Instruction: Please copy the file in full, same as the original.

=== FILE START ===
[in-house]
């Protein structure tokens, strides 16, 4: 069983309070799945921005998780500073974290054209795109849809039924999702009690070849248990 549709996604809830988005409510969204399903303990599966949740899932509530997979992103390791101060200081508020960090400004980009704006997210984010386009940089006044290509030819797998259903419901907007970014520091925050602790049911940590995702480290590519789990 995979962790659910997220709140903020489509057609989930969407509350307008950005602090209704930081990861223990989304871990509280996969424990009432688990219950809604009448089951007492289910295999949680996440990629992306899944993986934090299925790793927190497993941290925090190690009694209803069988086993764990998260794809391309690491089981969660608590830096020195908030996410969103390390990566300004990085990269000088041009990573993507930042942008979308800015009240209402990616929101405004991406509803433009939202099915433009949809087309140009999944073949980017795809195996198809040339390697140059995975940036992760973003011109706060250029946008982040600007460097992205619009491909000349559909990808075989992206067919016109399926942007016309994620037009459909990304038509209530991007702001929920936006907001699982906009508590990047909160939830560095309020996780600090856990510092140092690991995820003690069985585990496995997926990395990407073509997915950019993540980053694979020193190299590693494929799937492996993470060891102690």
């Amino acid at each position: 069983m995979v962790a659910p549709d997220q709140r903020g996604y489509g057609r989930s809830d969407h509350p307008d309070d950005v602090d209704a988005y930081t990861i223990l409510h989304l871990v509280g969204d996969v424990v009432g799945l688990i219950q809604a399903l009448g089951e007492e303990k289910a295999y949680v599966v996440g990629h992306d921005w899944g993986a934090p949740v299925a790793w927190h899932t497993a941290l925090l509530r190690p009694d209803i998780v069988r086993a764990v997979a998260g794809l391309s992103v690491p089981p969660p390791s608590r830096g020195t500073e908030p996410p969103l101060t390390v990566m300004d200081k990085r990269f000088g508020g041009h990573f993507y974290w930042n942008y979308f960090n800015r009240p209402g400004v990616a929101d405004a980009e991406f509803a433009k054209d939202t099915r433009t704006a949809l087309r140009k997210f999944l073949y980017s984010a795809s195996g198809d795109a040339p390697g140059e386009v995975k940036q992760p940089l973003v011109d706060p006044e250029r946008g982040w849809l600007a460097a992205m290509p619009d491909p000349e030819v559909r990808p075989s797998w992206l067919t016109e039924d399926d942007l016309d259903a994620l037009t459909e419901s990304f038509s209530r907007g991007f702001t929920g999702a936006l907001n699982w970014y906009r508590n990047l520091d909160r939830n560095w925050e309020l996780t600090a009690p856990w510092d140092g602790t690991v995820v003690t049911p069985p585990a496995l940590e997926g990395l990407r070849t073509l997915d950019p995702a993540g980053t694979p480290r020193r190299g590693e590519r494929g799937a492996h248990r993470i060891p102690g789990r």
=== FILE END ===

[in-house]
């Protein structure tokens, strides 16, 4: 069983309070799945921005998780500073974290054209795109849809039924999702009690070849248990 549709996604809830988005409510969204399903303990599966949740899932509530997979992103390791101060200081508020960090400004980009704006997210984010386009940089006044290509030819797998259903419901907007970014520091925050602790049911940590995702480290590519789990 995979962790659910997220709140903020489509057609989930969407509350307008950005602090209704930081990861223990989304871990509280996969424990009432688990219950809604009448089951007492289910295999949680996440990629992306899944993986934090299925790793927190497993941290925090190690009694209803069988086993764990998260794809391309690491089981969660608590830096020195908030996410969103390390990566300004990085990269000088041009990573993507930042942008979308800015009240209402990616929101405004991406509803433009939202099915433009949809087309140009999944073949980017795809195996198809040339390697140059995975940036992760973003011109706060250029946008982040600007460097992205619009491909000349559909990808075989992206067919016109399926942007016309994620037009459909990304038509209530991007702001929920936006907001699982906009508590990047909160939830560095309020996780600090856990510092140092690991995820003690069985585990496995997926990395990407073509997915950019993540980053694979020193190299590693494929799937492996993470060891102690």
């Amino acid at each position: 069983m995979v962790a659910p549709d997220q709140r903020g996604y489509g057609r989930s809830d969407h509350p307008d309070d950005v602090d209704a988005y930081t990861i223990l409510h989304l871990v509280g969204d996969v424990v009432g799945l688990i219950q809604a399903l009448g089951e007492e303990k289910a295999y949680v599966v996440g990629h992306d921005w899944g993986a934090p949740v299925a790793w927190h899932t497993a941290l925090l509530r190690p009694d209803i998780v069988r086993a764990v997979a998260g794809l391309s992103v690491p089981p969660p390791s608590r830096g020195t500073e908030p996410p969103l101060t390390v990566m300004d200081k990085r990269f000088g508020g041009h990573f993507y974290w930042n942008y979308f960090n800015r009240p209402g400004v990616a929101d405004a980009e991406f509803a433009k054209d939202t099915r433009t704006a949809l087309r140009k997210f999944l073949y980017s984010a795809s195996g198809d795109a040339p390697g140059e386009v995975k940036q992760p940089l973003v011109d706060p006044e250029r946008g982040w849809l600007a460097a992205m290509p619009d491909p000349e030819v559909r990808p075989s797998w992206l067919t016109e039924d399926d942007l016309d259903a994620l037009t459909e419901s990304f038509s209530r907007g991007f702001t929920g999702a936006l907001n699982w970014y906009r508590n990047l520091d909160r939830n560095w925050e309020l996780t600090a009690p856990w510092d140092g602790t690991v995820v003690t049911p069985p585990a496995l940590e997926g990395l990407r070849t073509l997915d950019p995702a993540g980053t694979p480290r020193r190299g590693e590519r494929g799937a492996h248990r993470i060891p102690g789990r």